Adrian Zackheim, a legend in the business book genre, began the Portfolio imprint in the fall of 2001. And since then, Adrian and Portfolio have published a steady stream of worthwhile business books. My business book library is littered with Portfolio-branded books ranging from PUPLE COW to ART OF THE START to SMALL GIANTS to UNSTUCK to THE STARFISH AND THE SPIDER. When I see the Portfolio logo on the spine of a book, I trust it’s gonna be a worthwhile read.

It is with utmost respect that I present the Philip Kotler Vanguard Lifetime Achievement Award for outstanding achievement in business book publishing to Portfolio’s founder … ADRIAN ZACKHEIM

[NOTE: Adrian joins past Philip Kotler Vanguard Lifetime Achievement Award winners Ai Ries & Jack Trout (2003) and Sergio Zyman (2004).]


Best Business Strategy Book
** THE 12 ELEMENTS ** (Rodd Wagner & James Harter)

There’s a line in this book that’s simply profound. It says the biggest need of a great manager IS a great manager. In 12 ELEMENTS, the authors outline the pathway to becoming a Great Manager.

Is there a more important strategic need in business than the need for Great Managers? I doubt it.

I’ve read lots of books on managing people but none as actionable and meaningful as 12 ELEMENTS. I encourage everyone to read 12 ELEMENTS and become inspired to reach Great Manager status. After all, every one of us plays a role in the virtuous cycle where one great manager begets another great manager and so on. (For more of my gushing over 12 ELEMENTS, read this post.)


Best Marketing Book of the Year
** ZAG ** (Marty Neumeier)

I gave ZAG lots of digital ink in October (here, here, here, here, and here). And for good reason … it’s a GREAT BUSINESS BOOK. But ZAG is much more than another business book riffing on the business differentiation strategy of when everyone zigs, your business should ZAG. On every page of ZAG is a knowledge nugget worthy of much mental gestation. ZAG has inspired this marketer to think differently and exponentially smarter on every aspect of business/marketing strategy.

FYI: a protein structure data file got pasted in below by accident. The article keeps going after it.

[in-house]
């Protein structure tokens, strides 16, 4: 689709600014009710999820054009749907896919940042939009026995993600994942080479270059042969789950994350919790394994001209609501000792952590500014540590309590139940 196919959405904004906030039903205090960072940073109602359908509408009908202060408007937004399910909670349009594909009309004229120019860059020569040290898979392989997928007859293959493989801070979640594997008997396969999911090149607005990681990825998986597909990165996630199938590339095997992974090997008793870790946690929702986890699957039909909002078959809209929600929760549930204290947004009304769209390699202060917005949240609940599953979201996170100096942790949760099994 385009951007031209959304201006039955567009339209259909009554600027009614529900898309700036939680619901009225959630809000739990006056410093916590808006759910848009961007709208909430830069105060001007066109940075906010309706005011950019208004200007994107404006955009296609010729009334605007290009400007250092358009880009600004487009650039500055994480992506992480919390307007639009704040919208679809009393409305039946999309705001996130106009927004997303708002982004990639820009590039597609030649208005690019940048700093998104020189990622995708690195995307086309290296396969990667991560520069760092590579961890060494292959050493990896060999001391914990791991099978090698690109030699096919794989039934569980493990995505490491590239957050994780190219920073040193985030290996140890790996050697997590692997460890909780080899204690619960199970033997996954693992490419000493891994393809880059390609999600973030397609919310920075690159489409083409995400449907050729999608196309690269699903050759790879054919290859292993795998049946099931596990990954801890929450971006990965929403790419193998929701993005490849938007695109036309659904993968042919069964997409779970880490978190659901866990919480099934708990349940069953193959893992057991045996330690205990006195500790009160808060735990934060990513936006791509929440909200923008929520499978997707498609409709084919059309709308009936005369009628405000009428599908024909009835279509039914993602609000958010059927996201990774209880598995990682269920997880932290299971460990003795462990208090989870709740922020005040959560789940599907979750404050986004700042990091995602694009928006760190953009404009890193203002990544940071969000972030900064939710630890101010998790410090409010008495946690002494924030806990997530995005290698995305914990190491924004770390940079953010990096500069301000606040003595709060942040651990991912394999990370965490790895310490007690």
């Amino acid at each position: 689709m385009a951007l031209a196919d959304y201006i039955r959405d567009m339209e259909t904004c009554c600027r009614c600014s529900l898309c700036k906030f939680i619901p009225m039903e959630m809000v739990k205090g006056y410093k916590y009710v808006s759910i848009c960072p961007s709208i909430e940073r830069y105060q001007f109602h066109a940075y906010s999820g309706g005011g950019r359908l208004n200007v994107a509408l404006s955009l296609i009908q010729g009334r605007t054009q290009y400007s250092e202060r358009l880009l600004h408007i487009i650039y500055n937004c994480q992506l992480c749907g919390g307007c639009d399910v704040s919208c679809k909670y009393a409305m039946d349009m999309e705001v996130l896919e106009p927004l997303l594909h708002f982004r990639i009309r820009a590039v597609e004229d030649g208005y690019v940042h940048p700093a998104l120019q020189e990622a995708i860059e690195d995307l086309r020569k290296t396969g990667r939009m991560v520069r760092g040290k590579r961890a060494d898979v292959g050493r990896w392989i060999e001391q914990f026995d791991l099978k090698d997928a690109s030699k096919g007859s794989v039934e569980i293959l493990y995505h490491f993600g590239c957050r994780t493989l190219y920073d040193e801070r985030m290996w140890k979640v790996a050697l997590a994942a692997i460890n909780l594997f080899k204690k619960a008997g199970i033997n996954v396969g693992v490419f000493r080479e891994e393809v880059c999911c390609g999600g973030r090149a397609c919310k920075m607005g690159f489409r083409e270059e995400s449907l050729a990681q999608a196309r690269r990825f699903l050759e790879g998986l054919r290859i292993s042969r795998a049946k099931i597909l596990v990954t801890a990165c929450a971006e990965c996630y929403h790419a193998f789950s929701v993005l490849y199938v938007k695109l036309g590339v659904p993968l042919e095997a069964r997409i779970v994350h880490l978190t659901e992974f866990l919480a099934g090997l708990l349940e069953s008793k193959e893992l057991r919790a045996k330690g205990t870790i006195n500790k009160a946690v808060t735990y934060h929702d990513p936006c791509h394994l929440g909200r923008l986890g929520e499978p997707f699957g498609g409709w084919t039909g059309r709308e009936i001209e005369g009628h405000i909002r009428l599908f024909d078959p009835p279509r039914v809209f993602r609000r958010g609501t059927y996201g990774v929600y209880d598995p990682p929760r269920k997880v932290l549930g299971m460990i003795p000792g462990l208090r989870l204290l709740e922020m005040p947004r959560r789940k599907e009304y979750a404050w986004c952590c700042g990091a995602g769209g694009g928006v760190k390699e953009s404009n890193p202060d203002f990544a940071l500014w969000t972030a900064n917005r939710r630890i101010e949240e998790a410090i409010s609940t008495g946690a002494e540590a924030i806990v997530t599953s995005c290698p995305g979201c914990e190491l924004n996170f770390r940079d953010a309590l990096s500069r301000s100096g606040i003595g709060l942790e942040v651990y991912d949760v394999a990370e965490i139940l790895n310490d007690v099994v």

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John Moore announced his 2006 Brand Autopsy Marketing Book Awards today. Treasure Hunt won for Best Marketing Strategy Book, ZAG won for Best Marketing Book of the Year, and Adrian Zackheim of Portfolio (Penguin) was awarded The Phillip Kolter... [Read More]

Comments

Thanks for that great post. As an addict for business books myself you give me new reading food. Have you seen and read: "the lovemarks effect" by Kevin Roberts? I just got it from Amazon, I think its brand new. I love it, besides great content it's also beautifully designed.

Hey SLY ... thanks for the comment. I haven't read Roberts' follow-up to Lovemarks. My copy is coming soon though. There's a lot of HMOs (hot marketing opinions) on Lovermark from a cadre of marketing bloggers. Some love it, others loath it. I loved the ideology of Lovemarks more than I loved the book. I'm interested to see where Roberts has taken the Lovemarks ideology in THE LOVEMARKS EFFECT.

(Bonus points for ANYONE who can tell me which funklord said "Hey Sly" on record. Hint .. think Astrodome and Bigfoot.)